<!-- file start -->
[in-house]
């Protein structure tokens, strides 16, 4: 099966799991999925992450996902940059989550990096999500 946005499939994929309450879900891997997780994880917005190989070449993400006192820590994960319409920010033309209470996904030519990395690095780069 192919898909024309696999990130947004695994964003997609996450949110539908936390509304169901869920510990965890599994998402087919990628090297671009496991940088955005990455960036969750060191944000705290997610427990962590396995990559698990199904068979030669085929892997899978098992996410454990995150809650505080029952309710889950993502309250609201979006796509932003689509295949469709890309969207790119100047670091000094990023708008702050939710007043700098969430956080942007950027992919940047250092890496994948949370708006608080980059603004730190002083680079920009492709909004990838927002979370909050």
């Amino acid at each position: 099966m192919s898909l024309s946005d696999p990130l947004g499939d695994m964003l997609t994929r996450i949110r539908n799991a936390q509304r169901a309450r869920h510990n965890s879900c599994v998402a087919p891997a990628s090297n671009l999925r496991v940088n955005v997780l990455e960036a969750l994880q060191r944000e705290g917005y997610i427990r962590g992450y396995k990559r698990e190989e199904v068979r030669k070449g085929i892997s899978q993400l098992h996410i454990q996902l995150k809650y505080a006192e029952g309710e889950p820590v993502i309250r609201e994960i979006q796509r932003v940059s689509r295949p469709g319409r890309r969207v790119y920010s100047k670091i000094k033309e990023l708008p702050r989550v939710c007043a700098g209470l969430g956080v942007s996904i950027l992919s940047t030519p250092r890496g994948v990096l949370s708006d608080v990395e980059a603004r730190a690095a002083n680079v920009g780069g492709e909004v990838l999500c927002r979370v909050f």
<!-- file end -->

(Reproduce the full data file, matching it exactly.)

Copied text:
[in-house]
């Protein structure tokens, strides 16, 4: 099966799991999925992450996902940059989550990096999500 946005499939994929309450879900891997997780994880917005190989070449993400006192820590994960319409920010033309209470996904030519990395690095780069 192919898909024309696999990130947004695994964003997609996450949110539908936390509304169901869920510990965890599994998402087919990628090297671009496991940088955005990455960036969750060191944000705290997610427990962590396995990559698990199904068979030669085929892997899978098992996410454990995150809650505080029952309710889950993502309250609201979006796509932003689509295949469709890309969207790119100047670091000094990023708008702050939710007043700098969430956080942007950027992919940047250092890496994948949370708006608080980059603004730190002083680079920009492709909004990838927002979370909050």
């Amino acid at each position: 099966m192919s898909l024309s946005d696999p990130l947004g499939d695994m964003l997609t994929r996450i949110r539908n799991a936390q509304r169901a309450r869920h510990n965890s879900c599994v998402a087919p891997a990628s090297n671009l999925r496991v940088n955005v997780l990455e960036a969750l994880q060191r944000e705290g917005y997610i427990r962590g992450y396995k990559r698990e190989e199904v068979r030669k070449g085929i892997s899978q993400l098992h996410i454990q996902l995150k809650y505080a006192e029952g309710e889950p820590v993502i309250r609201e994960i979006q796509r932003v940059s689509r295949p469709g319409r890309r969207v790119y920010s100047k670091i000094k033309e990023l708008p702050r989550v939710c007043a700098g209470l969430g956080v942007s996904i950027l992919s940047t030519p250092r890496g994948v990096l949370s708006d608080v990395e980059a603004r730190a690095a002083n680079v920009g780069g492709e909004v990838l999500c927002r979370v909050f």